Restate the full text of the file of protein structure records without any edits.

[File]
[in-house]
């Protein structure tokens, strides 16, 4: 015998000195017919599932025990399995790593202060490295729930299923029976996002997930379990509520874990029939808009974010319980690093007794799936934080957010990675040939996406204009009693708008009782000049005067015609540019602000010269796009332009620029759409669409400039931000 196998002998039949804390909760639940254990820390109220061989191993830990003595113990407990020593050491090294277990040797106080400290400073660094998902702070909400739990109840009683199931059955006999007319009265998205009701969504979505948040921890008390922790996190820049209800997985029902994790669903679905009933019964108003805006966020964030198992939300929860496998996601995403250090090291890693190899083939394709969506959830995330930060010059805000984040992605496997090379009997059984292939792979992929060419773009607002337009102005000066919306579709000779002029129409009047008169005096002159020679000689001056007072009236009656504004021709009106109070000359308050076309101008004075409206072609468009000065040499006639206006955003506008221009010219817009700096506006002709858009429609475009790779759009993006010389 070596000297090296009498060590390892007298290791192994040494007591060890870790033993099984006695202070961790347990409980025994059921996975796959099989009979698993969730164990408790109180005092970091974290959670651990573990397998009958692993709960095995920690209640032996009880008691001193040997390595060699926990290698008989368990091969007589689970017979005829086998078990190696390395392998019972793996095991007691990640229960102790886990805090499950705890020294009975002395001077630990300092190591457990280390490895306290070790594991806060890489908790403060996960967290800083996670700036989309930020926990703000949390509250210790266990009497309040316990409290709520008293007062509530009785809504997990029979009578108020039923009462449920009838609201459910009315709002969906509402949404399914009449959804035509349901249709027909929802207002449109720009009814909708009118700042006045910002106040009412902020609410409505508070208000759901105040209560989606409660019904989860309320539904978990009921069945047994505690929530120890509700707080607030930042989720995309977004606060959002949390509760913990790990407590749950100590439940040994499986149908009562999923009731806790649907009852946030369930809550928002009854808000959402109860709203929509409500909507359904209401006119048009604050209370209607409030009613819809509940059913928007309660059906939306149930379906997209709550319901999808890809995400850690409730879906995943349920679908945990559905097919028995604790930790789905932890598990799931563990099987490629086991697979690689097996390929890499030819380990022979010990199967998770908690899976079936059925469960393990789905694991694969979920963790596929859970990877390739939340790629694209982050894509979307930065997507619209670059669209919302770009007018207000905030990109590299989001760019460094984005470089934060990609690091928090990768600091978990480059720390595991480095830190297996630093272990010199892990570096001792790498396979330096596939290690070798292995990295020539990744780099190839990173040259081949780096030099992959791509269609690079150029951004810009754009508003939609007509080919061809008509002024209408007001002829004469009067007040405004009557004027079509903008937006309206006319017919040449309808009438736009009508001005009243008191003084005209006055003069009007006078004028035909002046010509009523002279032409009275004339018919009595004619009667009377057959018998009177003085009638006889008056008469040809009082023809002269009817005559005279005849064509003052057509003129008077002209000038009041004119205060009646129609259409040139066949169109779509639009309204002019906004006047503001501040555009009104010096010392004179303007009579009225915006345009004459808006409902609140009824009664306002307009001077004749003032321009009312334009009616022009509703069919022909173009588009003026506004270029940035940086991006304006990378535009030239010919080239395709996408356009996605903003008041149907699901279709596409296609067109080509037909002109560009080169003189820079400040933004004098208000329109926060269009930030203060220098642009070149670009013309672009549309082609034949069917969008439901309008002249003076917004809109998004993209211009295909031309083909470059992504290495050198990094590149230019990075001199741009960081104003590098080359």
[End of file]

[in-house]
């Protein structure tokens, strides 16, 4: 015998000195017919599932025990399995790593202060490295729930299923029976996002997930379990509520874990029939808009974010319980690093007794799936934080957010990675040939996406204009009693708008009782000049005067015609540019602000010269796009332009620029759409669409400039931000 196998002998039949804390909760639940254990820390109220061989191993830990003595113990407990020593050491090294277990040797106080400290400073660094998902702070909400739990109840009683199931059955006999007319009265998205009701969504979505948040921890008390922790996190820049209800997985029902994790669903679905009933019964108003805006966020964030198992939300929860496998996601995403250090090291890693190899083939394709969506959830995330930060010059805000984040992605496997090379009997059984292939792979992929060419773009607002337009102005000066919306579709000779002029129409009047008169005096002159020679000689001056007072009236009656504004021709009106109070000359308050076309101008004075409206072609468009000065040499006639206006955003506008221009010219817009700096506006002709858009429609475009790779759009993006010389 070596000297090296009498060590390892007298290791192994040494007591060890870790033993099984006695202070961790347990409980025994059921996975796959099989009979698993969730164990408790109180005092970091974290959670651990573990397998009958692993709960095995920690209640032996009880008691001193040997390595060699926990290698008989368990091969007589689970017979005829086998078990190696390395392998019972793996095991007691990640229960102790886990805090499950705890020294009975002395001077630990300092190591457990280390490895306290070790594991806060890489908790403060996960967290800083996670700036989309930020926990703000949390509250210790266990009497309040316990409290709520008293007062509530009785809504997990029979009578108020039923009462449920009838609201459910009315709002969906509402949404399914009449959804035509349901249709027909929802207002449109720009009814909708009118700042006045910002106040009412902020609410409505508070208000759901105040209560989606409660019904989860309320539904978990009921069945047994505690929530120890509700707080607030930042989720995309977004606060959002949390509760913990790990407590749950100590439940040994499986149908009562999923009731806790649907009852946030369930809550928002009854808000959402109860709203929509409500909507359904209401006119048009604050209370209607409030009613819809509940059913928007309660059906939306149930379906997209709550319901999808890809995400850690409730879906995943349920679908945990559905097919028995604790930790789905932890598990799931563990099987490629086991697979690689097996390929890499030819380990022979010990199967998770908690899976079936059925469960393990789905694991694969979920963790596929859970990877390739939340790629694209982050894509979307930065997507619209670059669209919302770009007018207000905030990109590299989001760019460094984005470089934060990609690091928090990768600091978990480059720390595991480095830190297996630093272990010199892990570096001792790498396979330096596939290690070798292995990295020539990744780099190839990173040259081949780096030099992959791509269609690079150029951004810009754009508003939609007509080919061809008509002024209408007001002829004469009067007040405004009557004027079509903008937006309206006319017919040449309808009438736009009508001005009243008191003084005209006055003069009007006078004028035909002046010509009523002279032409009275004339018919009595004619009667009377057959018998009177003085009638006889008056008469040809009082023809002269009817005559005279005849064509003052057509003129008077002209000038009041004119205060009646129609259409040139066949169109779509639009309204002019906004006047503001501040555009009104010096010392004179303007009579009225915006345009004459808006409902609140009824009664306002307009001077004749003032321009009312334009009616022009509703069919022909173009588009003026506004270029940035940086991006304006990378535009030239010919080239395709996408356009996605903003008041149907699901279709596409296609067109080509037909002109560009080169003189820079400040933004004098208000329109926060269009930030203060220098642009070149670009013309672009549309082609034949069917969008439901309008002249003076917004809109998004993209211009295909031309083909470059992504290495050198990094590149230019990075001199741009960081104003590098080359």